Rosie O'Donnell Just Revealed New Details of Feud With Elisabeth Hasselbeck
She quit the show after a fight with her sometimes-friend, sometimes-adversary.
Regular viewers of The View are used to watching co-hosts clash onscreen, but not every conflict plays out in front of the cameras. Certain cast members have feuded behind the scenes as well, and some are more willing than others to discuss those run-ins publicly. In a new interview, former The View co-host Rosie O'Donnell opened up her contentious relationship with co-star Elisabeth Hasselbeck, which was sometimes friendly and sometimes not. Read on to find out how O'Donnell says a producer of the show sowed discord between the two and when she got to her breaking point.
READ THIS NEXT: Barbara Walters Claimed She Was Forced Off The View, Co-Host Says.
The co-hosts only shared the screen for one season.
Hasselbeck was a panelist on The View for 10 years, from 2003 to 2013. O'Donnell had two short stints on the show—from 2006 to 2007 and then again from 2013 to 2014. They only overlapped for the 10th season of the daytime talk show. The other cast members on that season were Joy Behar and Barbara Walters.
O'Donnell says a producer fed Hasselbeck talking points.
O'Donnell was the guest on the latest episode of the podcast Now What? With Brooke Shields, and she made some claims that Hasselbeck was given special treatment because her viewpoints were aligned with series co-creator and former executive producer, Bill Geddie.
"Elisabeth Hasselbeck was on there, and Bill Geddie was the producer of an all-woman talk show and supposedly a woman's voice was a man, an old, cis, white man Republican who was against everything that I believed in and stood for, and he loved Elisabeth Hasselbeck, and would go into her little dressing room and give her notes and talking points of the Republican press that they'd release daily," O'Donnell told Shields (via Entertainment Weekly). "I was trying to get her to feel more than to fact, I'm like, 'But what do you feel about this?' I tried."
O'Donnell went on to say that she reached out to Hasselbeck by trying to forge a personal friendship with her outside of work. "Here's what I did," she continued. "When I took the job, I said to myself, I'm going to love her no matter what. I took her to her first Broadway show, I took her kids to see the Nickelodeon shows with me and my kids, I had her to my house."
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Their friendship ended in a blowout on the show.
In May 2007, Hasselbeck and O'Donnell were at the center of one of the most infamous arguments in the history of The View. The politically opposed co-hosts got into a discussion about the Iraq War that turned aggressive and personal, including O'Donnell accusing Hasselbeck of not defending her when comments she made on a previous episode were taken out of context in the media. That would spell the end of O'Donnell's first run of the show.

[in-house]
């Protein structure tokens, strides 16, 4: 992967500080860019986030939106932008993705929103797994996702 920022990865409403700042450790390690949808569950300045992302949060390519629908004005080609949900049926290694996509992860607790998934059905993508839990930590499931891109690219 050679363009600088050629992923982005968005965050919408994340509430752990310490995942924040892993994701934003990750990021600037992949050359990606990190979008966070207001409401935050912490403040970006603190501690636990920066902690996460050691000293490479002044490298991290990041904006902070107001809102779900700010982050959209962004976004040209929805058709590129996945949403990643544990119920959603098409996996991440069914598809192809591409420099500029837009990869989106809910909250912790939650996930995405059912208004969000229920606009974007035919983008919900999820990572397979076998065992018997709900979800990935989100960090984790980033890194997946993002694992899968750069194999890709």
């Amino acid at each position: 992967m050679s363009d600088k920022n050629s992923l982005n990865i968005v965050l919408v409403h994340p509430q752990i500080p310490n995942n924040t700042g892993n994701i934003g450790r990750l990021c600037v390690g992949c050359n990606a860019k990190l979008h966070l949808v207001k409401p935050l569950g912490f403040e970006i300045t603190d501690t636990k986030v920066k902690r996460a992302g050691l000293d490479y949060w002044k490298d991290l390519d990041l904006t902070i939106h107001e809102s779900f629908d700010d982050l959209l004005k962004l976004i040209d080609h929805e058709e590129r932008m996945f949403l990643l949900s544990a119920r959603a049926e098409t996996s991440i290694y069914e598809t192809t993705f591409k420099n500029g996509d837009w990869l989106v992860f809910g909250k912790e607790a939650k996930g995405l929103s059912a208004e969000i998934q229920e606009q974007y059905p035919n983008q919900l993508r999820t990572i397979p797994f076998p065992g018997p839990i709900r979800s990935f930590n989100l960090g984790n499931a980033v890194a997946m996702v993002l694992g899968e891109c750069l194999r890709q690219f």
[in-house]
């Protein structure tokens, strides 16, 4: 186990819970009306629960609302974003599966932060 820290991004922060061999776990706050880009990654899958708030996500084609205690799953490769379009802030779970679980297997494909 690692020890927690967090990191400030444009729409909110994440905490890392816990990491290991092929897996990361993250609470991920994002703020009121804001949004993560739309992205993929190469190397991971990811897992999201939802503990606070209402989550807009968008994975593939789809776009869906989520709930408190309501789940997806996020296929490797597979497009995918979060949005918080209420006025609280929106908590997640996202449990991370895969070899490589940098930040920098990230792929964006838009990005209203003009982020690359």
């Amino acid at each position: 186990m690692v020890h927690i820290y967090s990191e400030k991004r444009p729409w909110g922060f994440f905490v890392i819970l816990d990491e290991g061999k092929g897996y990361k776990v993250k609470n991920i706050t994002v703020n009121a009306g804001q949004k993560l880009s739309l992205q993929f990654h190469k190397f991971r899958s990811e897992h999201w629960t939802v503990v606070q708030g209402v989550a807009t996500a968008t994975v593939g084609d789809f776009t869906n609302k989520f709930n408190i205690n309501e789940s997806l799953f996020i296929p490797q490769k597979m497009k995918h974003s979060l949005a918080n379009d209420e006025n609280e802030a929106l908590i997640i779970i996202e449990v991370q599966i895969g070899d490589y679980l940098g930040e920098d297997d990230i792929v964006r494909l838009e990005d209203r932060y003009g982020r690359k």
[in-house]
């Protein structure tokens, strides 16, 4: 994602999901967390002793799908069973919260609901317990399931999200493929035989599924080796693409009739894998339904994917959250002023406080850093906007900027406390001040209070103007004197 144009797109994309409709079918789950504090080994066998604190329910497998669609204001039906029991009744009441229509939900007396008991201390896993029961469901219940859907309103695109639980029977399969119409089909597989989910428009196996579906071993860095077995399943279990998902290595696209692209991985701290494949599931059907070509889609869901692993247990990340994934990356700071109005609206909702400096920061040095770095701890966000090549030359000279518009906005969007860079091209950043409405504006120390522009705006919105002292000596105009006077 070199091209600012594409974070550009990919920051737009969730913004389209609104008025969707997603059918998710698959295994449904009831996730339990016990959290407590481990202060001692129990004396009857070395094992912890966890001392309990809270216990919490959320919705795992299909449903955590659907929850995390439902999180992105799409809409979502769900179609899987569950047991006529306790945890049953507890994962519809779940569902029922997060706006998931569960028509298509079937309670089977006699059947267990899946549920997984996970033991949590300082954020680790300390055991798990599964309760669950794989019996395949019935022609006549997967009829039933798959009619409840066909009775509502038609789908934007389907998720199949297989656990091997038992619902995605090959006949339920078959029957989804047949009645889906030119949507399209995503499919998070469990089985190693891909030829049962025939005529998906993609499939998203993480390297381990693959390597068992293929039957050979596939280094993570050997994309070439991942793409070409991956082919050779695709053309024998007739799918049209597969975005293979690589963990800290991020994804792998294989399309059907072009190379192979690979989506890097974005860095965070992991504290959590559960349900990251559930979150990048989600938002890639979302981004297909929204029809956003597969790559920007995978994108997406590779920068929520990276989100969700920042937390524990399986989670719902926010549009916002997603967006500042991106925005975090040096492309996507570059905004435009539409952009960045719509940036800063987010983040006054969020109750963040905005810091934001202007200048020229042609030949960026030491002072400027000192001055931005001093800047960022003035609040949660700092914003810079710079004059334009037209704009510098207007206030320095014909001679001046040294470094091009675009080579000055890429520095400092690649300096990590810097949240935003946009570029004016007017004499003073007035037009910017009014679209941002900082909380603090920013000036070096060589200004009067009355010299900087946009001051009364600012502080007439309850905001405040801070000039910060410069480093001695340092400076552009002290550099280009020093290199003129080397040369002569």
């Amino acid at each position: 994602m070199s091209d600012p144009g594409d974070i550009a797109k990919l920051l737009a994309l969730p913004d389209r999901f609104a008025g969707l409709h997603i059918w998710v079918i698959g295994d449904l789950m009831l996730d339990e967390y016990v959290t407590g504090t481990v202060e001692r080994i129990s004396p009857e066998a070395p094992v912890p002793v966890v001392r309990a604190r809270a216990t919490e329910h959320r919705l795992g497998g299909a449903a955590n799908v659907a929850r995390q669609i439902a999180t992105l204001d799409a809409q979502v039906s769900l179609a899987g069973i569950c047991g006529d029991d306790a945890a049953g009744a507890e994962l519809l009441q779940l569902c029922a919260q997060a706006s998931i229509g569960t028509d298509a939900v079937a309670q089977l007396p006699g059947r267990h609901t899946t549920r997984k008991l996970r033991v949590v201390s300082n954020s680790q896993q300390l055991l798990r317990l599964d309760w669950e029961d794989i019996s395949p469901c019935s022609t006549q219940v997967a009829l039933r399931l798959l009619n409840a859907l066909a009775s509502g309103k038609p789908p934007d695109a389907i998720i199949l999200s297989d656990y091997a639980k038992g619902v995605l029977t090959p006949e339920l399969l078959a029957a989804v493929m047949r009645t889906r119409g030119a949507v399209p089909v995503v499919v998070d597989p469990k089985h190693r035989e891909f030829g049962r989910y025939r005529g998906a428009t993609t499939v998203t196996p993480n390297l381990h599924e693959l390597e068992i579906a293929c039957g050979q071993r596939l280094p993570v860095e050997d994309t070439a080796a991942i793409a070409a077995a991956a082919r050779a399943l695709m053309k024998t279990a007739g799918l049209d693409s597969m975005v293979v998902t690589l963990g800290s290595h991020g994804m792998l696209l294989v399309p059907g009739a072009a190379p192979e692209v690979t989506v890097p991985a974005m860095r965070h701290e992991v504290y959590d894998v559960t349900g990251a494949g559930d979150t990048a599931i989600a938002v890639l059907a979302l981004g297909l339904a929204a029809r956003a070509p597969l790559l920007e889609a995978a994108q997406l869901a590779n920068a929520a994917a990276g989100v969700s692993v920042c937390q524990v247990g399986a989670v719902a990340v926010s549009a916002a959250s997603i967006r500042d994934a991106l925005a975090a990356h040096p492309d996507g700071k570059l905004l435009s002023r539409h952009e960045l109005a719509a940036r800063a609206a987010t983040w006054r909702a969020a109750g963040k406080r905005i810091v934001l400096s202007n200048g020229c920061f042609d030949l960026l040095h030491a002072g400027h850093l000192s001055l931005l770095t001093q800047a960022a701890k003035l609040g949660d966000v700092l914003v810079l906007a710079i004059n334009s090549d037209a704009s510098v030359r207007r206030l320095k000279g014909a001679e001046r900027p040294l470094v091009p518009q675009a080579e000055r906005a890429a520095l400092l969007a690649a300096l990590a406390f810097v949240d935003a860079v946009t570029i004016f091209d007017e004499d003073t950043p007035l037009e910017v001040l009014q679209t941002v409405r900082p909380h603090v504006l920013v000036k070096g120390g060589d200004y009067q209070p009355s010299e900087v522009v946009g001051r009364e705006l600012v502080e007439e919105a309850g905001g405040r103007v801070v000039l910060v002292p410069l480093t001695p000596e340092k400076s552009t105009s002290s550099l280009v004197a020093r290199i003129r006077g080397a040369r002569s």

At her request, ABC released her from her contract three weeks early. Sixteen years later, she evidently hasn't forgiven her former co-star.
"One day on the show she kind of threw me under the bus and I was like, 'Are you [expletive] kidding me?'" she said on Shields' podcast. "I finished the show, got my coat, walked out, and said I'm not going back, and I didn't, until a few years later when they asked me to come back and Whoopi [Goldberg] was on it and we clashed in ways that I was shocked by."
Goldberg and O'Donnell were often at odds when they shared the screen in Season 18, and O'Donnell has accused her former co-star of being "mean" to her for no good reason.
O'Donnell said that she had a "crush" on Hasselbeck.
In Ramin Setoodeh's 2019 book Ladies Who Punch: The Explosive Inside Story of "The View" (via Variety), O'Donnell is quoted as saying of her friendship with Hasselbeck, "There was a little bit of a crush. But not that I wanted to kiss her. I wanted to support, raise, elevate her, like she was the freshman star shortstop and I was the captain of the team."
She also added that their drag-out fight "felt like a lover breaking up" with her. "The fight that we had, to me as a gay woman, it felt like this: 'You don't love me as much as I love you.' 'I've taken care of you.' 'You have not.' 'How could you do that to me?' 'I didn't do anything to you,'" O'Donnell said.
For her part, Hasselbeck said in a guest appearance on The View shortly after those comments were made public that what O'Donnell said about her was "reckless" and "untrue, but added that she "has [her] forgiveness." O'Donnell tweeted in response that her crush "was not sexual," adding, "we were friends once ❤️ god love ya kid – i always did."